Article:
Thursday, September 2, 2010

Palaces on Sand

When I lived in Northern Uganda was the first time I realized that for all the shocking horrors in the world – the deaths out of nowhere, the violence that you can’t conceive, the pain that you can’t explain – there is just as shocking, more shocking, goodness. People who see their families murdered and then continue to care about their neighbors, who keep their capacity to love. That beautiful courage is just as unexplainable as the violence – more so, because it comes from a place of strength, not of weakness. In Congo I met people who lost everything in a natural disaster and then rebuilt, who keep the faith and the conviction that everything would turn out alright.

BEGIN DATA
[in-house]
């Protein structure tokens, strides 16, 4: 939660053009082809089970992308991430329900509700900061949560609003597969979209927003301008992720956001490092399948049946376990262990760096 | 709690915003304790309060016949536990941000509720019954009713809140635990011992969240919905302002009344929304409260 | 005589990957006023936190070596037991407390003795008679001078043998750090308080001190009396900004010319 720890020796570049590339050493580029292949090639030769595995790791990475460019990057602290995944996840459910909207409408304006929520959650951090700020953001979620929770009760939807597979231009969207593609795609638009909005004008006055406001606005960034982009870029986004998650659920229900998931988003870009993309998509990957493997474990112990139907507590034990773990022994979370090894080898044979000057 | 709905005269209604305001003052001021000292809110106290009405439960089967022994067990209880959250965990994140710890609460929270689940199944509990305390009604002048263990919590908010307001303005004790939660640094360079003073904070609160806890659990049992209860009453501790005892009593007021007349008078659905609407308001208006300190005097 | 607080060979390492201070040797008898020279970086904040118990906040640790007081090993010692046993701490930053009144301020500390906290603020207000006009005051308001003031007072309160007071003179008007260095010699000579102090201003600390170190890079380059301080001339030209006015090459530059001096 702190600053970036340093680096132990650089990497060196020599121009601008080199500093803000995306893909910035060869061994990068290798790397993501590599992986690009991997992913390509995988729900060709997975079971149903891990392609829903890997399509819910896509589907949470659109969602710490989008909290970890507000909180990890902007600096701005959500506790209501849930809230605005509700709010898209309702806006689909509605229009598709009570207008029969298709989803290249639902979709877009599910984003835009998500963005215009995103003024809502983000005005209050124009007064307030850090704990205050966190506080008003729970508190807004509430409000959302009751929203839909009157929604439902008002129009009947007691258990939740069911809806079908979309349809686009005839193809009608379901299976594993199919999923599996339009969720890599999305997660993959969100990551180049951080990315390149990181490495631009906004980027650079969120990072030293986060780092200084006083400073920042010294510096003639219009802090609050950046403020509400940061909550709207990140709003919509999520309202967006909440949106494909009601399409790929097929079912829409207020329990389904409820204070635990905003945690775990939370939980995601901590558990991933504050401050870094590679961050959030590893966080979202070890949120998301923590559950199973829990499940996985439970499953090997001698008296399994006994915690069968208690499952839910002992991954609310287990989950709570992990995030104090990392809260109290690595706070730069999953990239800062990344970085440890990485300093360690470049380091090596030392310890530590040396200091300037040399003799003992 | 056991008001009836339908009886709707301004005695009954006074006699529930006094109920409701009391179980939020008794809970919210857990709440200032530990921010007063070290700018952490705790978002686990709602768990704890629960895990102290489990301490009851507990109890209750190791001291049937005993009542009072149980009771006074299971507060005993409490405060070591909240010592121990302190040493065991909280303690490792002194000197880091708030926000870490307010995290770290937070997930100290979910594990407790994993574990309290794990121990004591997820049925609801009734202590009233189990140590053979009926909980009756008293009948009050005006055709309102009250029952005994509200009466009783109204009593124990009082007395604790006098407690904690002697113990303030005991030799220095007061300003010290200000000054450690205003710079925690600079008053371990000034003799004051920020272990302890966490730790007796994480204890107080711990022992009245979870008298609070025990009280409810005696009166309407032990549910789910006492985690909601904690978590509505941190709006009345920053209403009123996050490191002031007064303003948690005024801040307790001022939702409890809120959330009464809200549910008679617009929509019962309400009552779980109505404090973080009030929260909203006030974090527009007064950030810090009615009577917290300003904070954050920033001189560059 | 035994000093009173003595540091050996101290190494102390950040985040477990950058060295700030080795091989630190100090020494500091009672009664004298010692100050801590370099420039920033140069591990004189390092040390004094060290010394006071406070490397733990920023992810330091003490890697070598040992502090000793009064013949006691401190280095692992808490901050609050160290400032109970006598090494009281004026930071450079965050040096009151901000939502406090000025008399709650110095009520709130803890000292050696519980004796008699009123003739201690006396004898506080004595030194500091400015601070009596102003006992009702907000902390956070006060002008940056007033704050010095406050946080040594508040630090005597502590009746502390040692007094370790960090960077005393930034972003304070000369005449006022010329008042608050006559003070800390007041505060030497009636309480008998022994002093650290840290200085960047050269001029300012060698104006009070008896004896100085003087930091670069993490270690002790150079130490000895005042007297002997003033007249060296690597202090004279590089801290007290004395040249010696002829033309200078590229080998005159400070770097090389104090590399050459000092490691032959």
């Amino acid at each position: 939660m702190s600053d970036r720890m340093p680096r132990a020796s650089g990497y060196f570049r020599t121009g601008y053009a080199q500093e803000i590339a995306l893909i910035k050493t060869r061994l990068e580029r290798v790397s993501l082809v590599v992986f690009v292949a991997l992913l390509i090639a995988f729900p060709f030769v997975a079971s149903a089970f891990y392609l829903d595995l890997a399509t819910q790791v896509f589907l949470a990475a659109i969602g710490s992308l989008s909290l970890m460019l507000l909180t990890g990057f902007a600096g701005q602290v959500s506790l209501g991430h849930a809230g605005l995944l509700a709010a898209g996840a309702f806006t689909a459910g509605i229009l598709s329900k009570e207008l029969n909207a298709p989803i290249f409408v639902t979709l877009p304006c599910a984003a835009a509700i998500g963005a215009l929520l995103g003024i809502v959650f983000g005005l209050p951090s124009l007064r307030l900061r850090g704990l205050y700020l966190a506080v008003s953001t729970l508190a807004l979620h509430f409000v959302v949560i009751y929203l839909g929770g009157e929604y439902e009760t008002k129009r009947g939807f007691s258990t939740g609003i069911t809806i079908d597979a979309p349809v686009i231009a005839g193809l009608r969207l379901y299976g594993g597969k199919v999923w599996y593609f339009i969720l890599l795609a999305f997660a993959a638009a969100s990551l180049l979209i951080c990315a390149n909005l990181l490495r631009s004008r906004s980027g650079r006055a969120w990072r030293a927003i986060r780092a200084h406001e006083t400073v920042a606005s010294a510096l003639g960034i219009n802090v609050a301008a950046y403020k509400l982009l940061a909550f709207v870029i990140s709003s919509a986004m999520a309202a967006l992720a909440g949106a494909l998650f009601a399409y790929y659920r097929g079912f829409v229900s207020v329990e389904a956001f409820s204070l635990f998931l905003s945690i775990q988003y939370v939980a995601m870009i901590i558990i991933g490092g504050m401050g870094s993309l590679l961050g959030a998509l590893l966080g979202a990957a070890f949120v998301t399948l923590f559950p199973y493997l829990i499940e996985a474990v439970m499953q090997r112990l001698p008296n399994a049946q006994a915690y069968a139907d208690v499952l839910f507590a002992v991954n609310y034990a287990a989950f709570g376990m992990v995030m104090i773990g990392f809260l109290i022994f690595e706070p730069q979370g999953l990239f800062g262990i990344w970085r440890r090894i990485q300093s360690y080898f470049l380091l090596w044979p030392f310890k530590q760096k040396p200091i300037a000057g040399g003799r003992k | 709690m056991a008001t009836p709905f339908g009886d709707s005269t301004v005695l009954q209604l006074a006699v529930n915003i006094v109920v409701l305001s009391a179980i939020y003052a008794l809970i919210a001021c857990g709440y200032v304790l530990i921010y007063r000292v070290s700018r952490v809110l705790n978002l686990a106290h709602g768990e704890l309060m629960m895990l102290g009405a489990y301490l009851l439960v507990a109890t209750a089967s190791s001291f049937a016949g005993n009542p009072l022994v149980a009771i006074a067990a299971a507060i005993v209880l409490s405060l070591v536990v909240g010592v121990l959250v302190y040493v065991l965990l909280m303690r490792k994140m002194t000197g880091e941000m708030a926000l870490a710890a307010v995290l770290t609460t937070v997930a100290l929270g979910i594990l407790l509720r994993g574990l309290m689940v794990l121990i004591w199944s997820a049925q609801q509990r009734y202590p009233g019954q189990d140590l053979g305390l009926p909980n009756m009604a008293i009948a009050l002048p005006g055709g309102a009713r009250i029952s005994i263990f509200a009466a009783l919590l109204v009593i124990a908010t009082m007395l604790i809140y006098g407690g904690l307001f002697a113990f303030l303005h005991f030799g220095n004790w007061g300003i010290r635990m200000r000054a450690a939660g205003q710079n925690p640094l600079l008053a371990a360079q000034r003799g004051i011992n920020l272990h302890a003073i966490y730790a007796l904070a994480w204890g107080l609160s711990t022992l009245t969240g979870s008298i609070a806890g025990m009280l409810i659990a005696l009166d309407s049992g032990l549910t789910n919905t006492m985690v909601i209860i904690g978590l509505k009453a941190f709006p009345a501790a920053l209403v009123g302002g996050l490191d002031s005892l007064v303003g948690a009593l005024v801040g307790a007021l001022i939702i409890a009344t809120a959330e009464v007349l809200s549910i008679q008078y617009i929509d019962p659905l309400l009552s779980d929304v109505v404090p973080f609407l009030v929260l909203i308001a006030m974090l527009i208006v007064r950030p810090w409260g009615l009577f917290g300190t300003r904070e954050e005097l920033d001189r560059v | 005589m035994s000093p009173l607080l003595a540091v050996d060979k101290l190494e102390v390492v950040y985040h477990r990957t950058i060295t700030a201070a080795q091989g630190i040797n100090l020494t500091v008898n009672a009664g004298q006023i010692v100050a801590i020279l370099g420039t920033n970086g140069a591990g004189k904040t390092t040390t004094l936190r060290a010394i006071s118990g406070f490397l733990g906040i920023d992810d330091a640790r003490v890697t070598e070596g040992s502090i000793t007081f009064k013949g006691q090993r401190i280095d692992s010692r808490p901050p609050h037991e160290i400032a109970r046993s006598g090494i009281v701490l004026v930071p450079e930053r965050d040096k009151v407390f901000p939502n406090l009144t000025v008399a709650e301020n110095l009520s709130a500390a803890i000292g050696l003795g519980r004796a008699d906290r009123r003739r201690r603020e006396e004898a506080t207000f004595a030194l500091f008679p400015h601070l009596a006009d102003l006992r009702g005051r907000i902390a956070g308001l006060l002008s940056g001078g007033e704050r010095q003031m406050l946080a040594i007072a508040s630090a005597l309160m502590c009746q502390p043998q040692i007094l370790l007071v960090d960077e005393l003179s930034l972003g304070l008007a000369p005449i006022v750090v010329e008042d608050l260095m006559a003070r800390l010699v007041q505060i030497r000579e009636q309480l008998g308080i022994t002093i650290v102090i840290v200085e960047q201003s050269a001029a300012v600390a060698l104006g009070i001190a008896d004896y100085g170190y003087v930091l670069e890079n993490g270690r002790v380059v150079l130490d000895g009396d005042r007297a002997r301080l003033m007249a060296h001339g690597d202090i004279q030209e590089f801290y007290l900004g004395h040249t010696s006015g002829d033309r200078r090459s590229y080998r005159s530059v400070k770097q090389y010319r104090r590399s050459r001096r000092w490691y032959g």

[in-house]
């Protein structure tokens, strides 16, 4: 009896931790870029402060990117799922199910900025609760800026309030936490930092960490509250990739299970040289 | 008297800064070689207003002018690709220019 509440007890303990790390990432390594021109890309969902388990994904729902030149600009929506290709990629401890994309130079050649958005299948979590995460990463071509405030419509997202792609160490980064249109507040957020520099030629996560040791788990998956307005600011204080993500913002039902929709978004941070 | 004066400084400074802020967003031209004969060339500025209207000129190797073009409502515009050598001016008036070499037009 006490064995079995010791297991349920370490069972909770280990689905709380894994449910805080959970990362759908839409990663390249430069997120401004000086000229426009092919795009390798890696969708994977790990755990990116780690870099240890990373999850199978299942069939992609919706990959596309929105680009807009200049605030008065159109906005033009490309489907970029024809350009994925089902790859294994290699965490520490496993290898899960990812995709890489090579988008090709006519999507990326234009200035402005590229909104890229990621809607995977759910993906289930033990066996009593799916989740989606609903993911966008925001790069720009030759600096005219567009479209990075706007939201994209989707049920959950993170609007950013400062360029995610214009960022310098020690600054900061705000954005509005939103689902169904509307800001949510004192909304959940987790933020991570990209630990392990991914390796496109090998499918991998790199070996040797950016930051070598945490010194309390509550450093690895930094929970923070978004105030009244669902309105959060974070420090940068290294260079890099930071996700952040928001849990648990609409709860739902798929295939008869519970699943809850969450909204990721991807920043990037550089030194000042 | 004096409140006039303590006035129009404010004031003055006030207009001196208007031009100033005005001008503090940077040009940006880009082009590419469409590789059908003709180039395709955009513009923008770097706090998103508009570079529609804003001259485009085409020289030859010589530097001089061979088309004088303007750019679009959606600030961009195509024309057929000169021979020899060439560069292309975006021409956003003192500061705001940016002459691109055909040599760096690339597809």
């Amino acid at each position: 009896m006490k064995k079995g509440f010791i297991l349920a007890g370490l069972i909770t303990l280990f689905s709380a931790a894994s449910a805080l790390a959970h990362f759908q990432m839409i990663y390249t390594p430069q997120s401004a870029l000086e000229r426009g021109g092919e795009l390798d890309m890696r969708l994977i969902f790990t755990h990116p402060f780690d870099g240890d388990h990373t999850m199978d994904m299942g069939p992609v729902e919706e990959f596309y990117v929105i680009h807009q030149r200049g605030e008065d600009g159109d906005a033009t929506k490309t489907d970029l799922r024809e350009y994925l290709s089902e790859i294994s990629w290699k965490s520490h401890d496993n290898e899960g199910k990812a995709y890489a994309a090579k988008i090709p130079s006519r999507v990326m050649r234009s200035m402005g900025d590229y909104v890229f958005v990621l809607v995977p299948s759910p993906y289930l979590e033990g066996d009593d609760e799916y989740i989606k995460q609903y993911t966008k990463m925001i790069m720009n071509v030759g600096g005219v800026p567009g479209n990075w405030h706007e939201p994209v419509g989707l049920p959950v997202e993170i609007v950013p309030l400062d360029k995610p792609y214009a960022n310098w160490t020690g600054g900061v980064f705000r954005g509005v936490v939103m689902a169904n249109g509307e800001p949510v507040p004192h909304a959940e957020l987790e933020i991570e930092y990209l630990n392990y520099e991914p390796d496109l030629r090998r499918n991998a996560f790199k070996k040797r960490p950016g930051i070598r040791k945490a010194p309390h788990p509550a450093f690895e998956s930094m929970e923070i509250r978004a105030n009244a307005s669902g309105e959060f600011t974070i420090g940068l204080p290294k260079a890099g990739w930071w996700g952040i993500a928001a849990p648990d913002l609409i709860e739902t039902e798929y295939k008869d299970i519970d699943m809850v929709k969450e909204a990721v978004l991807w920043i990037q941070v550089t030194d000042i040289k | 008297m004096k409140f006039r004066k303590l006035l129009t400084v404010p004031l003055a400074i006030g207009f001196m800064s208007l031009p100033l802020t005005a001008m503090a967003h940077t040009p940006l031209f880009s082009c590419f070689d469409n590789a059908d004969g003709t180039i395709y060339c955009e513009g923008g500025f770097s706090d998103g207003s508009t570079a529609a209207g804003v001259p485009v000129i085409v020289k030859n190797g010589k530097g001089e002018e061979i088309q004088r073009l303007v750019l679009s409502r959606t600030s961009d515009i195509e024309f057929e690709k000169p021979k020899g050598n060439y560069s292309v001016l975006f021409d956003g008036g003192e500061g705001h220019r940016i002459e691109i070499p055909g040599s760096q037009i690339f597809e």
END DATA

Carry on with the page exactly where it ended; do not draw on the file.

As for the funerals I will be missing – as I wrote to my aunt, I've always found the idea of funerals a little strange. Dead is dead, nothing less but nothing more. Funerals are about saying goodbye, but we never truly say goodbye to loved ones. They are always with us. I continually think about dead friends and relatives, and I don't think about them as gone. I think about them as ever existing influences on my life -- which they are. They helped to raise me and to foster my development as a person. Same with my uncle -- he is quite literally still with my family, as he helped to shape us. We would not be who we are without him. Therefore, while we will always miss him, he can never be gone.

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